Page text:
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The Man Who Sold Himself: Construction of the Bowie Brand in the Context of Nobrow Culture

It has long been assumed that to be a true artist, whether literary, visual or musical, an artist must be removed from commercial reasons for producing art. However, English-born rock star David Bowie has consistently created music that is both intellectually stimulating and commercially successful. Bowie’s consistent willingness to use his artistic success for monetary gain could lead some to question his integrity as a musician. Yet, an understanding of Nobrow culture problematizes such a notion of “selling out.” By examining the ways in which Bowie consistently reinvents his image and his sound in order to remain in the centre of ‘the Buzz,’ as well as how he pursues endeavours that commodify his artistic self, we can understand how Bowie has constructed himself as a Nobrow cultural icon.

In the United States the stratification of culture into ‘high’ and ‘low’ has for a long time been a way of equating culture with social status.  As a result, the social elite set themselves apart from consumers of commercial culture, which is traditionally perceived as lowbrow. However, in Nobrow: The Culture of Marketing and the Marketing of Culture John Seabrook explains that such cultural distinctions are being dissolved and, in their place, Nobrow culture has emerged.  According to Seabrook Nobrow is “the exact midpoint at which culture and marketing converged.” What he means is that the distinctions between culture and marketing have been blurred so that the two are inextricably tied and ultimately indistinguishable.  In this new order status is conferred based on a “hierarchy of hotness” and proximity to “the Buzz.”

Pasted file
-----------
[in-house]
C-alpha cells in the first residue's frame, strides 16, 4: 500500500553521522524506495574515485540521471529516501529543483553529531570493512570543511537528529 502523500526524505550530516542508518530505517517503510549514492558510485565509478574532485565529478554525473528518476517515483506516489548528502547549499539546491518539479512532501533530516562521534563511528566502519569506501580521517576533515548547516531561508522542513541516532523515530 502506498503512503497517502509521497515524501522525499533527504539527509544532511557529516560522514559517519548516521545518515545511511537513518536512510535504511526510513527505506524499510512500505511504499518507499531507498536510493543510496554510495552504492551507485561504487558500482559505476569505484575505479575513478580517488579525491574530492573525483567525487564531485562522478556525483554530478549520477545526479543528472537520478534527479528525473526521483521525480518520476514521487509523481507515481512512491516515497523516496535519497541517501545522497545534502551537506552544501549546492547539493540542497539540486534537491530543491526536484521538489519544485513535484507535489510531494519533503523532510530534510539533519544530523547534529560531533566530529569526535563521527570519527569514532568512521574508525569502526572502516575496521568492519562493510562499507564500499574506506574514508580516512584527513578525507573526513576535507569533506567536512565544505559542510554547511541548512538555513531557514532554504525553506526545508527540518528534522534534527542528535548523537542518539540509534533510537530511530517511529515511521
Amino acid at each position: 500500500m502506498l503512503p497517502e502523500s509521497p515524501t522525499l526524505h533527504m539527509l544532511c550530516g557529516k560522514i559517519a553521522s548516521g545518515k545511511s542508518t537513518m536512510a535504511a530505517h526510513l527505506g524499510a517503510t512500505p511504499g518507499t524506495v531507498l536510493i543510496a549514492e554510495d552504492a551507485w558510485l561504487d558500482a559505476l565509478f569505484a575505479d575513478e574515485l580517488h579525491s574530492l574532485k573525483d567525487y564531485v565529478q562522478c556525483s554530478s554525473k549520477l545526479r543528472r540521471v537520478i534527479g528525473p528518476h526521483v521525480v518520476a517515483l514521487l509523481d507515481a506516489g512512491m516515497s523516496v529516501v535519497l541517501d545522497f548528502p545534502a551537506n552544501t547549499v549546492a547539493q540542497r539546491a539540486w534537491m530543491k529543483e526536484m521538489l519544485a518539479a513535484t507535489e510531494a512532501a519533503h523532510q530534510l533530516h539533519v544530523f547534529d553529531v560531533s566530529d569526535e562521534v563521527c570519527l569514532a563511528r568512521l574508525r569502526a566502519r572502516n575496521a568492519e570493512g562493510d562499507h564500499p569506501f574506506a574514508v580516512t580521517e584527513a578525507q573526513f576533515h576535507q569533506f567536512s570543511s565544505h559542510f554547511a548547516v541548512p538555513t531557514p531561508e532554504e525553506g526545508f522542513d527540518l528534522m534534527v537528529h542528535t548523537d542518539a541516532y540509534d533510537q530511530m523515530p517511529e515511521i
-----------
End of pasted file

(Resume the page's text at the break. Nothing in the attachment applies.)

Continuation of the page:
Buzz is an amalgamation of everything that is hot, topical and attention-grabbing, and the more Buzz surrounding any given thing, the higher up the Nobrow ladder of status it falls.